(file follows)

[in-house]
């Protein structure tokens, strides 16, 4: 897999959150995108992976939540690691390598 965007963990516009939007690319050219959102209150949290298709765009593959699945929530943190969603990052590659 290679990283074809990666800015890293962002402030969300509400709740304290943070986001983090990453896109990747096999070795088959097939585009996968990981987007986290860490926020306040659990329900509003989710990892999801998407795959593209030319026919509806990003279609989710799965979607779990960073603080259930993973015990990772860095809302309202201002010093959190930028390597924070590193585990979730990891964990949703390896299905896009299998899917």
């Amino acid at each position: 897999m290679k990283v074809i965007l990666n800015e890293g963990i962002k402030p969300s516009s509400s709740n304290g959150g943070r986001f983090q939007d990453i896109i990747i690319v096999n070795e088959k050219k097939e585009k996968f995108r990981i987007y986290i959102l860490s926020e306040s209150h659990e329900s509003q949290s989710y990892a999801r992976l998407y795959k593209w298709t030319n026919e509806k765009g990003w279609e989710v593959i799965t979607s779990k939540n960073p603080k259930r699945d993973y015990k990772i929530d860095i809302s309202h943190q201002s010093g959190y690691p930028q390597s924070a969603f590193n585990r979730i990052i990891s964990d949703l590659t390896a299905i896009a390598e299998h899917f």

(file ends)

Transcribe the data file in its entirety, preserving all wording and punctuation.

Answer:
[in-house]
């Protein structure tokens, strides 16, 4: 897999959150995108992976939540690691390598 965007963990516009939007690319050219959102209150949290298709765009593959699945929530943190969603990052590659 290679990283074809990666800015890293962002402030969300509400709740304290943070986001983090990453896109990747096999070795088959097939585009996968990981987007986290860490926020306040659990329900509003989710990892999801998407795959593209030319026919509806990003279609989710799965979607779990960073603080259930993973015990990772860095809302309202201002010093959190930028390597924070590193585990979730990891964990949703390896299905896009299998899917």
């Amino acid at each position: 897999m290679k990283v074809i965007l990666n800015e890293g963990i962002k402030p969300s516009s509400s709740n304290g959150g943070r986001f983090q939007d990453i896109i990747i690319v096999n070795e088959k050219k097939e585009k996968f995108r990981i987007y986290i959102l860490s926020e306040s209150h659990e329900s509003q949290s989710y990892a999801r992976l998407y795959k593209w298709t030319n026919e509806k765009g990003w279609e989710v593959i799965t979607s779990k939540n960073p603080k259930r699945d993973y015990k990772i929530d860095i809302s309202h943190q201002s010093g959190y690691p930028q390597s924070a969603f590193n585990r979730i990052i990891s964990d949703l590659t390896a299905i896009a390598e299998h899917f």